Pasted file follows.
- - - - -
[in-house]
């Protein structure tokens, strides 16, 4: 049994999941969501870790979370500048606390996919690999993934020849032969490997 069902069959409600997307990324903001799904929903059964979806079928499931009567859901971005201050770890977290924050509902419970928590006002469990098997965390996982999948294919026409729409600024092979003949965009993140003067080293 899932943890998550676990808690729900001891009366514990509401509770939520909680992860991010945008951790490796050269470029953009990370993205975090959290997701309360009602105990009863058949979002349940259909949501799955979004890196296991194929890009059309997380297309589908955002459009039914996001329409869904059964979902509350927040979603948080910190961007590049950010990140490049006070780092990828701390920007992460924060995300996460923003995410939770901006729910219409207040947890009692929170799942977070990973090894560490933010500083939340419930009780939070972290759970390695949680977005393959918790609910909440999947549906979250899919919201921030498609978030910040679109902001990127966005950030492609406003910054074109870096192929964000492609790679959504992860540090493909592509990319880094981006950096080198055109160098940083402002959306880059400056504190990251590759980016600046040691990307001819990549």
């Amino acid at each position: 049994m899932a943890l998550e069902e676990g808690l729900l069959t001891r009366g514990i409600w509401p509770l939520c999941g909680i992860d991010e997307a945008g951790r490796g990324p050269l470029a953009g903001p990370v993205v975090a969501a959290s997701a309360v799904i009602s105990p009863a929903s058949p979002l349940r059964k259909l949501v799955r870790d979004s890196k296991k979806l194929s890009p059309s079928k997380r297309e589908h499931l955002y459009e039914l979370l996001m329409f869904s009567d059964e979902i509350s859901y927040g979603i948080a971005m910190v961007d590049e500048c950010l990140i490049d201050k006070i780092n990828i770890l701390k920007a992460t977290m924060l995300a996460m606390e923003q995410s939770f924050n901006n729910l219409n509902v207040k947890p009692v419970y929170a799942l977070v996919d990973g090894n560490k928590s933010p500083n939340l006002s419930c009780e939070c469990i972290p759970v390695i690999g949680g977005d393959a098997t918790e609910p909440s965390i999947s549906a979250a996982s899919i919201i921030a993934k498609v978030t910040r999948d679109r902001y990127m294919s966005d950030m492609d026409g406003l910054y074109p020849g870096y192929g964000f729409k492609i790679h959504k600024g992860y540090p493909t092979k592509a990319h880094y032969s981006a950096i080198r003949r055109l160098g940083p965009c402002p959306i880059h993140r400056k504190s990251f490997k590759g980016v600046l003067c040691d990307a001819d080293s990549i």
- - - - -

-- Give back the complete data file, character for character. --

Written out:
[in-house]
């Protein structure tokens, strides 16, 4: 049994999941969501870790979370500048606390996919690999993934020849032969490997 069902069959409600997307990324903001799904929903059964979806079928499931009567859901971005201050770890977290924050509902419970928590006002469990098997965390996982999948294919026409729409600024092979003949965009993140003067080293 899932943890998550676990808690729900001891009366514990509401509770939520909680992860991010945008951790490796050269470029953009990370993205975090959290997701309360009602105990009863058949979002349940259909949501799955979004890196296991194929890009059309997380297309589908955002459009039914996001329409869904059964979902509350927040979603948080910190961007590049950010990140490049006070780092990828701390920007992460924060995300996460923003995410939770901006729910219409207040947890009692929170799942977070990973090894560490933010500083939340419930009780939070972290759970390695949680977005393959918790609910909440999947549906979250899919919201921030498609978030910040679109902001990127966005950030492609406003910054074109870096192929964000492609790679959504992860540090493909592509990319880094981006950096080198055109160098940083402002959306880059400056504190990251590759980016600046040691990307001819990549």
């Amino acid at each position: 049994m899932a943890l998550e069902e676990g808690l729900l069959t001891r009366g514990i409600w509401p509770l939520c999941g909680i992860d991010e997307a945008g951790r490796g990324p050269l470029a953009g903001p990370v993205v975090a969501a959290s997701a309360v799904i009602s105990p009863a929903s058949p979002l349940r059964k259909l949501v799955r870790d979004s890196k296991k979806l194929s890009p059309s079928k997380r297309e589908h499931l955002y459009e039914l979370l996001m329409f869904s009567d059964e979902i509350s859901y927040g979603i948080a971005m910190v961007d590049e500048c950010l990140i490049d201050k006070i780092n990828i770890l701390k920007a992460t977290m924060l995300a996460m606390e923003q995410s939770f924050n901006n729910l219409n509902v207040k947890p009692v419970y929170a799942l977070v996919d990973g090894n560490k928590s933010p500083n939340l006002s419930c009780e939070c469990i972290p759970v390695i690999g949680g977005d393959a098997t918790e609910p909440s965390i999947s549906a979250a996982s899919i919201i921030a993934k498609v978030t910040r999948d679109r902001y990127m294919s966005d950030m492609d026409g406003l910054y074109p020849g870096y192929g964000f729409k492609i790679h959504k600024g992860y540090p493909t092979k592509a990319h880094y032969s981006a950096i080198r003949r055109l160098g940083p965009c402002p959306i880059h993140r400056k504190s990251f490997k590759g980016v600046l003067c040691d990307a001819d080293s990549i």